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Looking for a way to sharpen your on-line advertising?
Before you invest in another marketing strategy, take a closer look at your current website visitors – starting with how they reach your website.
Google Analytics, a popular website tracking program, defines three primary traffic sources:
- Direct – A visitor that either enters your website address directly into their browser or returns to your site via a bookmark is considered to have visited your website directly.
- Search – A visitor that reaches your website from a search and click (paid or organic) on Google, Yahoo, Bing, etc. would be categorized as a Search Visit.
- Referring – A Referring Visit could come from a paid ad on a yellow pages website or from a Tweet on Twitter.
Each of the traffic sources above has nuances associated with it that can offer important insights to help you better direct your on-line marketing strategy. The catch? You have to massage your data a little bit in order to get these insights to appear.
Let me explain in a bit more detail:
Direct Visits are people that either already know you or were driven to your site by offline advertising. Visitors from Search could be people that already know you – i.e. they searched for your name, but they could also be people that have never heard of you that found your website (if you’re lucky) when searching for your type of product or service. Referring Visitors are a similar to Visitors from Search.
If you really want to supercharge your on-line marketing efforts, stop looking at your website traffic in aggregate and instead segment your traffic into two groups:
- Those that know you and (direct visits and visits from branded searches)
- Those that don’t know you (reached your site via a Referring site or a non-branded search)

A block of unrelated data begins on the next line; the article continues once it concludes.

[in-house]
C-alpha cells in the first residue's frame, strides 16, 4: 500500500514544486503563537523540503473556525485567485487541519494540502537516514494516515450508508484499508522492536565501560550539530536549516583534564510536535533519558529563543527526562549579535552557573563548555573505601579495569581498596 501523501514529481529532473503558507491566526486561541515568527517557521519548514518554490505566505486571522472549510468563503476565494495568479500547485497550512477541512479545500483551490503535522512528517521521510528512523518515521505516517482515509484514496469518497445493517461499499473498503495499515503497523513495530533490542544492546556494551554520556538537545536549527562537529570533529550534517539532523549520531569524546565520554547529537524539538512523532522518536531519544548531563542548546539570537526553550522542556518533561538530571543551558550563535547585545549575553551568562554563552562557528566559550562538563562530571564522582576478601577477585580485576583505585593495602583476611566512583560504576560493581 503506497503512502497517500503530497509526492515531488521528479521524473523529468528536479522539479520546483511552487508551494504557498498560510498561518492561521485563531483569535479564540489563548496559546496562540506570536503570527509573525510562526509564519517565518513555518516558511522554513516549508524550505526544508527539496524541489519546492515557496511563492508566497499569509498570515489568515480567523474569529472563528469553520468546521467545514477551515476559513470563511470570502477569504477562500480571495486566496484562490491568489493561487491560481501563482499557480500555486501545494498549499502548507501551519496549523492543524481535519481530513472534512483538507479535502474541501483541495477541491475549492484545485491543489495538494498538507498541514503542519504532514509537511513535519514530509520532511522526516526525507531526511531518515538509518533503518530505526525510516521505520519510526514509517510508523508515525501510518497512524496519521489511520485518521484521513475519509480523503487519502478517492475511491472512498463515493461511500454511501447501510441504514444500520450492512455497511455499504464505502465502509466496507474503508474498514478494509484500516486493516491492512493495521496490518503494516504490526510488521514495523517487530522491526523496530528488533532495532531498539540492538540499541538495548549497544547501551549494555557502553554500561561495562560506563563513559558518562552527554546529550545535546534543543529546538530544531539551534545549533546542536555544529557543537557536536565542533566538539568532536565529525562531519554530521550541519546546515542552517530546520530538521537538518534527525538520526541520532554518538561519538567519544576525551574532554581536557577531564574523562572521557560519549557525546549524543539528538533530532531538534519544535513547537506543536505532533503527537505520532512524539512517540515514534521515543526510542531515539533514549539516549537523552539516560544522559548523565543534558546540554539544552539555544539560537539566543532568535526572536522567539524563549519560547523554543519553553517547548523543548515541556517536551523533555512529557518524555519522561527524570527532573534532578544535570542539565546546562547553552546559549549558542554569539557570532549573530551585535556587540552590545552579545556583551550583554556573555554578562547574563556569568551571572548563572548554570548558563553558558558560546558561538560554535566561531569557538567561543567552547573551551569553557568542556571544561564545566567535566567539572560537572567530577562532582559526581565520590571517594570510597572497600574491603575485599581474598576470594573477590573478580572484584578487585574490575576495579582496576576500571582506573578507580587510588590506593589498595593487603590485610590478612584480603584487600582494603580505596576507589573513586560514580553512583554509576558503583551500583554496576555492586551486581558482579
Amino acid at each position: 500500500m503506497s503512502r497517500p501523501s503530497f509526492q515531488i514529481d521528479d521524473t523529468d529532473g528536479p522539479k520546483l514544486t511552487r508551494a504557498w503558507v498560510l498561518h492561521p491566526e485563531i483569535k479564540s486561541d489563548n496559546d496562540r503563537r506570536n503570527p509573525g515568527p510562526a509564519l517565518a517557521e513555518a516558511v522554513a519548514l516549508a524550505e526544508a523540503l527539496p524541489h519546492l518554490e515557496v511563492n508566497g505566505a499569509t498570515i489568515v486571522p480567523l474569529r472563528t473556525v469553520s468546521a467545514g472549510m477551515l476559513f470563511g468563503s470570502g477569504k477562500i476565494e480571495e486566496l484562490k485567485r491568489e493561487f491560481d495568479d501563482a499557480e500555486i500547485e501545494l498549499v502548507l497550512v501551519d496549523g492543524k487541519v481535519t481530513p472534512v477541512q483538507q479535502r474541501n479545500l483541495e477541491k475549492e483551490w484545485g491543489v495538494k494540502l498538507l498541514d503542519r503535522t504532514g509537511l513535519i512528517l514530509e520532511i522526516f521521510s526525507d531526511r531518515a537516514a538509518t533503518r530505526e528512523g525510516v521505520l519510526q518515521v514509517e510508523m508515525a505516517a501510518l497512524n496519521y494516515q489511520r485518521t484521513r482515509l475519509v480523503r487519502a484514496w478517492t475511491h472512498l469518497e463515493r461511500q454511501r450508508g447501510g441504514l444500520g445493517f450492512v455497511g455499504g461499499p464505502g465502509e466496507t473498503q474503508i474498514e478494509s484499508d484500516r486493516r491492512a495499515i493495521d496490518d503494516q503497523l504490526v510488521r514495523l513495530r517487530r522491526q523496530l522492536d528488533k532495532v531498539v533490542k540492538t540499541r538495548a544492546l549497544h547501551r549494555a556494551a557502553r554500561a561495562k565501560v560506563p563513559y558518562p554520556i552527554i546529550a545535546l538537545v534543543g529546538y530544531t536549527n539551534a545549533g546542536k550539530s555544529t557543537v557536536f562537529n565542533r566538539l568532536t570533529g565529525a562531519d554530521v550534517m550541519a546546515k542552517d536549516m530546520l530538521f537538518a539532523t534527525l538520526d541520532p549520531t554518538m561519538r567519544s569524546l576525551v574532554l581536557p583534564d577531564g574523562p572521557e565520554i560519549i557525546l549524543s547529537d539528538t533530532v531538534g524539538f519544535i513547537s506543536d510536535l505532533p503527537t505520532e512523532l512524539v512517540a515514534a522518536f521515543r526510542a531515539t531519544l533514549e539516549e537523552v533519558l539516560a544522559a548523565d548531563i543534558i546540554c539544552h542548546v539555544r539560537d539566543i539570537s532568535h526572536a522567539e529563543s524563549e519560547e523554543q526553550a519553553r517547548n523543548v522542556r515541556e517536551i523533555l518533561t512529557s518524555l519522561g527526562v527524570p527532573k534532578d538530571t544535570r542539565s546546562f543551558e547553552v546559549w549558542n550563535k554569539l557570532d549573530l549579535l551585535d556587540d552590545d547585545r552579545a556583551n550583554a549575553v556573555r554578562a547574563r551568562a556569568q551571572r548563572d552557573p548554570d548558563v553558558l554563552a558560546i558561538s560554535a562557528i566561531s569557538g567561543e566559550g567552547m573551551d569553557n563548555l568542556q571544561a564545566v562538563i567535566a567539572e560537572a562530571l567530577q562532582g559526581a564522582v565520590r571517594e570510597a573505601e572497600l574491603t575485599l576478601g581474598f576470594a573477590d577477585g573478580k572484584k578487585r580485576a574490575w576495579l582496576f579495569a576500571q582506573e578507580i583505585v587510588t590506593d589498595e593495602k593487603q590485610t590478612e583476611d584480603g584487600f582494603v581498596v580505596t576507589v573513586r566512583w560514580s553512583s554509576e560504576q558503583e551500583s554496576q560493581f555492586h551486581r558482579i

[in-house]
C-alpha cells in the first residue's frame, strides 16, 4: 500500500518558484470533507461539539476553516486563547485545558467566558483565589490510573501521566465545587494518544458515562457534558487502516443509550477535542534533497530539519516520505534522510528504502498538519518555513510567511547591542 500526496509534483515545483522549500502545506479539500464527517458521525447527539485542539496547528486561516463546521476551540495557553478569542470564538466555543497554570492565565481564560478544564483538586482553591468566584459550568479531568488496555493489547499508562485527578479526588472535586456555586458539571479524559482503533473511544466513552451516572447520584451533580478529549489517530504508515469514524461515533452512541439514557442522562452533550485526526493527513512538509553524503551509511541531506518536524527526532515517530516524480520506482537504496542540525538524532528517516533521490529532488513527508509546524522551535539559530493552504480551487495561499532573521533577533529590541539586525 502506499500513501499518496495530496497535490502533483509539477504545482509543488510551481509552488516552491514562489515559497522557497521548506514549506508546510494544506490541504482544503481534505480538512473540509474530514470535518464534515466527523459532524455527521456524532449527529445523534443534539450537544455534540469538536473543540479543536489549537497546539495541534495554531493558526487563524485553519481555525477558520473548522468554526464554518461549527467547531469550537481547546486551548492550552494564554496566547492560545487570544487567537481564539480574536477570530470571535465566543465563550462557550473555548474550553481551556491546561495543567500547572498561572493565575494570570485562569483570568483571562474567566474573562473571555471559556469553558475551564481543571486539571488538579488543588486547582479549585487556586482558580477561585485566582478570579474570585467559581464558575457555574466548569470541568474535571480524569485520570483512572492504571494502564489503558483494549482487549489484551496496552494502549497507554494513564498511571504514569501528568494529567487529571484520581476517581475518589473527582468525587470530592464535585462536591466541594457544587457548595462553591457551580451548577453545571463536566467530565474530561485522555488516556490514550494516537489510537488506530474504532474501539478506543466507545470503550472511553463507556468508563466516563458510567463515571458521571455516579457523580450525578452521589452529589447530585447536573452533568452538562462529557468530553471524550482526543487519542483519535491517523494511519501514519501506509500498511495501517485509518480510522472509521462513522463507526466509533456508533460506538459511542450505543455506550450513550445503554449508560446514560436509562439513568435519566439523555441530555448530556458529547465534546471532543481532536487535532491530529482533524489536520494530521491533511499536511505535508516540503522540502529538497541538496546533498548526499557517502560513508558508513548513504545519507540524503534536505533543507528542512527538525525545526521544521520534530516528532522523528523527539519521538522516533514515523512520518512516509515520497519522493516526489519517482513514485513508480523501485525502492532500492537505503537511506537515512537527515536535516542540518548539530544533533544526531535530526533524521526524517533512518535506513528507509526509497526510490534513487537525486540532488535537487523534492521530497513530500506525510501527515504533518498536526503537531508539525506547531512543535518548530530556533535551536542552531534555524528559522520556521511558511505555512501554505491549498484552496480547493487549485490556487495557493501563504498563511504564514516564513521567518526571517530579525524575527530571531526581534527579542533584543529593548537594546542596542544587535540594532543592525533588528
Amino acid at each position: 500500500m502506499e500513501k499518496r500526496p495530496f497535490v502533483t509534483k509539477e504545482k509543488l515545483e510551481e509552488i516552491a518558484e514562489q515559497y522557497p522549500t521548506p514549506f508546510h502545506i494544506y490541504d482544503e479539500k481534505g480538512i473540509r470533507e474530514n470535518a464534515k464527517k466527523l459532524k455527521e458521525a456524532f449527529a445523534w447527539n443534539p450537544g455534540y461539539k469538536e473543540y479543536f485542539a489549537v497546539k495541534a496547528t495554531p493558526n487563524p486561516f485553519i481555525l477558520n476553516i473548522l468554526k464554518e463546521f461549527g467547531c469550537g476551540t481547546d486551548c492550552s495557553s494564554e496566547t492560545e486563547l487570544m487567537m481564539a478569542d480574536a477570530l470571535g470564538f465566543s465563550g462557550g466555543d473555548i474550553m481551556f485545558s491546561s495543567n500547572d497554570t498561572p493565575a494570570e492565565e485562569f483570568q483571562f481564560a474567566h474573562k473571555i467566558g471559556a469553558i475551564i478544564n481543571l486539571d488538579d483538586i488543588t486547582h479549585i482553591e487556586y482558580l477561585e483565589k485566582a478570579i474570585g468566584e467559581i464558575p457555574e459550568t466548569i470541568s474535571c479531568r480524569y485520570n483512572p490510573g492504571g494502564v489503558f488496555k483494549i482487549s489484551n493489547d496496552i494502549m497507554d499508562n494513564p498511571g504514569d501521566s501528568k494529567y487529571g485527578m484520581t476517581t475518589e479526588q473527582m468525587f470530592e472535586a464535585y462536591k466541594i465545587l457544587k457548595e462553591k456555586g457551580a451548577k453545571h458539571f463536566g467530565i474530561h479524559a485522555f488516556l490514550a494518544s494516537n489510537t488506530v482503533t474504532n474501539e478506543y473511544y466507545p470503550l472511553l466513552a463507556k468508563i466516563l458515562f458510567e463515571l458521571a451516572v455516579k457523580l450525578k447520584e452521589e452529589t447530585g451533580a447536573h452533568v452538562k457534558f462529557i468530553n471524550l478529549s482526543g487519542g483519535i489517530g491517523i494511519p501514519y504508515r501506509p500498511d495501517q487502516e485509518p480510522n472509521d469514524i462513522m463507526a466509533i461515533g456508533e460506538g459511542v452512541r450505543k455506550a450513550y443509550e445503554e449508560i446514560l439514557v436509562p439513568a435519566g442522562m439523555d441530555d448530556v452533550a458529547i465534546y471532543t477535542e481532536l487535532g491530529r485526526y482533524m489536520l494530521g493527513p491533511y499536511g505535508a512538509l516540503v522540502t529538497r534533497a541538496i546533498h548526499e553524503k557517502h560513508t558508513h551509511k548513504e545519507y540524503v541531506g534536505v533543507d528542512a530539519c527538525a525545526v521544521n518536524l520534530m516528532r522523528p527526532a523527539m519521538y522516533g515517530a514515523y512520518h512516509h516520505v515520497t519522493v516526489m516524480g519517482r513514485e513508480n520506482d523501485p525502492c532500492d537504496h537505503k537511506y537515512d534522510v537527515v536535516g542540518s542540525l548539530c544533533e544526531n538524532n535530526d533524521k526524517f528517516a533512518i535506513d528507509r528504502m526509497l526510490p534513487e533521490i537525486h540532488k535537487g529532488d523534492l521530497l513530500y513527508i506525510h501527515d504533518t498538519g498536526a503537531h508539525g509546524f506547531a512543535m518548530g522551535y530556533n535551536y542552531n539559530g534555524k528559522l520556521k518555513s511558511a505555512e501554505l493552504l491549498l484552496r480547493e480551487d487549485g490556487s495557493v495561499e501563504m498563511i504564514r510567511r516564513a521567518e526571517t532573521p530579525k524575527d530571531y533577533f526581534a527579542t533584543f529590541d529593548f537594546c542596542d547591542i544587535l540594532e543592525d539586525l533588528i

Looking at your traffic from this perspective can change the way you think about your on-line marketing efforts.
For example, if you got 60 new visitors from Google Organic search you might conclude that you don’t need SEO (search engine optimization). However, if you later found out that of the 60 visits, 45 of them searched for you by name, you might come to a totally different decision about your need for SEO.
To be clear – both metrics (visits from people that know you and visits from those that don’t) could be key performance indicators – particularly if you do a lot of offline marketing or word of mouth marketing. But the real opportunity lies in the later. If you really want to grow your business, you need to focus on getting more people – that do not know you today – to your website and engage them once they arrive.
For a moment, think about your website as if it were a sales rep for your business.
You need to test programs that send qualified leads to your sales rep and see how well they close. If you send a few thousand visitors to your website and find that it can’t close, you might test some website optimizations. Recognize that many websites face the difficult task of being all things to all people. They need to be a friendly and familiar face to existing customers and a best foot forward for prospective new customers. Makes you wonder if more businesses shouldn’t have multiple websites for multiple audiences (many do!).
Anyway, don’t worry as much about converting those that don’t know you into leads and sales. Just focus on getting them in front of your sales rep (your website) and see how well your website does at engaging them. In another blog post, we’ll get into improving conversion rates.
If you use Google Analytics as your website tracking program, you can easily set up custom advanced segments to track both types of visitors. The end result might look something like this:
If you’d like help getting your website set-up with Google Analytics OR if you have Google Analytics on your website but find yourself with not enough time to pull actionable insights from it, drop us a line!
About The Author:
Blue Corona is a data-driven online marketing company with offices in Gaithersburg, MD and Charlotte, N.C.
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